Scoping out the literature, we found that the ‘voice of the child’ is lacking within traditional discourses framing classroom behaviour. Thus from the outset, it was decided that the views of both teachers and pupils were important and should be taken into account in the design of our final resource. It was also important that that any resources developed were grounded in the real life situations that the children and the teachers have to face on a daily basis. To achieve these aims, the project used a ‘co-design’ approach, which is commonly used in design research. Educational design research aims to provide a framework for inquiry that is rigorous and yet experimental in order to have an impact on real world problems. It has been described as: “… a genre of research in which the iterative development of solutions to practical and complex educational problems also provides the context for empirical investigation, which yields theoretical understanding that can inform the work of others … [although potentially powerful] the simultaneous pursuit of theory building and practical innovation is extremely ambitious” (McKenney & Reeves, 2012: 7).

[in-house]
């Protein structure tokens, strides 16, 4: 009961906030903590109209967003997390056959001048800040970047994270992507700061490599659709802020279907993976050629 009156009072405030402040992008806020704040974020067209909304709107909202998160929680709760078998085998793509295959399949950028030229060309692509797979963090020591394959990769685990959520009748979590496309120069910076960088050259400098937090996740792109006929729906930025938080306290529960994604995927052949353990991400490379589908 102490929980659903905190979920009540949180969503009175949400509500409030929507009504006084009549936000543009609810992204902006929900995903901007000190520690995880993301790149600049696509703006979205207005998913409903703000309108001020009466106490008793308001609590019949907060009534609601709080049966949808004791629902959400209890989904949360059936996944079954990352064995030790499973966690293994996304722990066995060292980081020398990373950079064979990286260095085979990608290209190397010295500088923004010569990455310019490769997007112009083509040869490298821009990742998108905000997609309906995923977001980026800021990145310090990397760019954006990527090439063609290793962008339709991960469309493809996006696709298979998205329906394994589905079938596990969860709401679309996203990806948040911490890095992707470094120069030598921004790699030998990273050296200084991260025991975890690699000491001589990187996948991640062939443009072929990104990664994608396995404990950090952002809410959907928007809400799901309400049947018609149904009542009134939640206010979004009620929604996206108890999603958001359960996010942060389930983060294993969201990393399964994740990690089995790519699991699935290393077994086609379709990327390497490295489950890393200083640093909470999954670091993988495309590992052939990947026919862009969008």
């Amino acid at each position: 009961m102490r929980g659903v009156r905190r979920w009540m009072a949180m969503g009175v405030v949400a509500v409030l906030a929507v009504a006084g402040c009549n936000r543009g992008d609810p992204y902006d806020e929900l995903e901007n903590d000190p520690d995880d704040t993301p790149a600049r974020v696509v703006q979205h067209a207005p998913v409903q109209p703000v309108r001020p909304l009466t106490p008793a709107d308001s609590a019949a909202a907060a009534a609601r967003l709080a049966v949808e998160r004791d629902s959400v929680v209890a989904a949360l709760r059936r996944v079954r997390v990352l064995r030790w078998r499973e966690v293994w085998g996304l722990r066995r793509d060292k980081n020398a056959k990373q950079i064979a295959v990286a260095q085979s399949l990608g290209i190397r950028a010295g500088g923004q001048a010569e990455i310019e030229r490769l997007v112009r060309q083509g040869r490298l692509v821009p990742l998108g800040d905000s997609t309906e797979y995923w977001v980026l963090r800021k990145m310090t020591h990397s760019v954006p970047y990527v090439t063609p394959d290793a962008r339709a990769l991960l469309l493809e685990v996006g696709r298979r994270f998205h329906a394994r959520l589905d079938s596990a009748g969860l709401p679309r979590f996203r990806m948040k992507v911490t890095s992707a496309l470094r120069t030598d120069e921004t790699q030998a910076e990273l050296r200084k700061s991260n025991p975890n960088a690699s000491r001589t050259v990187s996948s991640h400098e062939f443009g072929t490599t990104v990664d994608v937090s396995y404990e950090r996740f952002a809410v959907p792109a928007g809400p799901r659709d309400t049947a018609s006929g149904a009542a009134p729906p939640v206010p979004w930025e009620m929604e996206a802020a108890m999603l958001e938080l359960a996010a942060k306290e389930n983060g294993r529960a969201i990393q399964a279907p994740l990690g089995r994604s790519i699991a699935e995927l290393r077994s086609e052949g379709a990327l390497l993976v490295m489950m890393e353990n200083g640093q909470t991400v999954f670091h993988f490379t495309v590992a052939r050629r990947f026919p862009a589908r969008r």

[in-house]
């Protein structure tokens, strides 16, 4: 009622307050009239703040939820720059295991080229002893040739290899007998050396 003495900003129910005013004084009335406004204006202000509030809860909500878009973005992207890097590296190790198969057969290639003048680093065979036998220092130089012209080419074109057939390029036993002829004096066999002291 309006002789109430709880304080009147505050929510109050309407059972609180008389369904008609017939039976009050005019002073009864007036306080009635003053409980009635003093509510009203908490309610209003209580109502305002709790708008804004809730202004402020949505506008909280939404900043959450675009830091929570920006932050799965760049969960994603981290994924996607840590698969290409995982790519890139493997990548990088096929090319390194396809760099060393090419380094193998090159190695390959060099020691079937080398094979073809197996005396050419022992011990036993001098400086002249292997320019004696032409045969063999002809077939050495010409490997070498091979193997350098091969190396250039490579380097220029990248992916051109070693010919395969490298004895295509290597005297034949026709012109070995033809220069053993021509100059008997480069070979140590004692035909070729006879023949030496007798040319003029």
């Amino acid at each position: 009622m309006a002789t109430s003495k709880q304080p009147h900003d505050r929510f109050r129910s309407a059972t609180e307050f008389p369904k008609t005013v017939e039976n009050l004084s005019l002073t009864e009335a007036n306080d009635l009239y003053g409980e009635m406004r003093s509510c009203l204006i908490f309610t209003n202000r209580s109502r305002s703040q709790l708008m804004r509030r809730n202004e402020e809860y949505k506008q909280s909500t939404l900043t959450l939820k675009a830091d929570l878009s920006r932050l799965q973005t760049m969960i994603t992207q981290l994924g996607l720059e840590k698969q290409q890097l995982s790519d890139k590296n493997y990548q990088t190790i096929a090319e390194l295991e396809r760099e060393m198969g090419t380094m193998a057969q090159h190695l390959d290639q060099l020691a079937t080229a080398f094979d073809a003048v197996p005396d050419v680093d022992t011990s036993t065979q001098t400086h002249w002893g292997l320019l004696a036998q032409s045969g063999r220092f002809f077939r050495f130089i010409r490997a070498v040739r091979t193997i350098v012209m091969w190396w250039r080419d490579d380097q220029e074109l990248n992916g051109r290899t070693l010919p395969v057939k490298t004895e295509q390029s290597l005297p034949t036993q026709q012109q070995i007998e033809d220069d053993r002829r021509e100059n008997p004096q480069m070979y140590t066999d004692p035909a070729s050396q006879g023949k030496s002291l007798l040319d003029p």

‘Owl Class’, the engaging set of 10/11 year old children in our study, developed, planned, wrote and directed video clips on their own ideas of issues that affected their learning. The study, located in Maylandsea primary school in Essex, therefore approaches classroom behaviour from a child’s viewpoint, and draws upon narratives and materials developed as part of a co-design workshop with eight children; as a result, the children then invited us into their classroom to film short videos that the whole class contributed to around classroom behaviours. The presentation will feature some of the video clips from the classroom, and will be of interest to those interested in the co-design approach, involved in capturing the voice of the child, or developing original ways of training classroom or other professional practitioners. Our paper outlines the joys and challenges of working with children, and how their playful nature comes to life in our final resource.
DfE (2012). Trainee teachers to get a better grip on managing behaviour. [online] Available at: < https://www.gov.uk/government/news/trainee-teachers-to-get-a-better-grip-on-managing-behaviour–2> [Accessed 10 January 2016].
McKenney, S., and Reeves, T. (2012). Conducting Educational Design Research. Routledge: New York.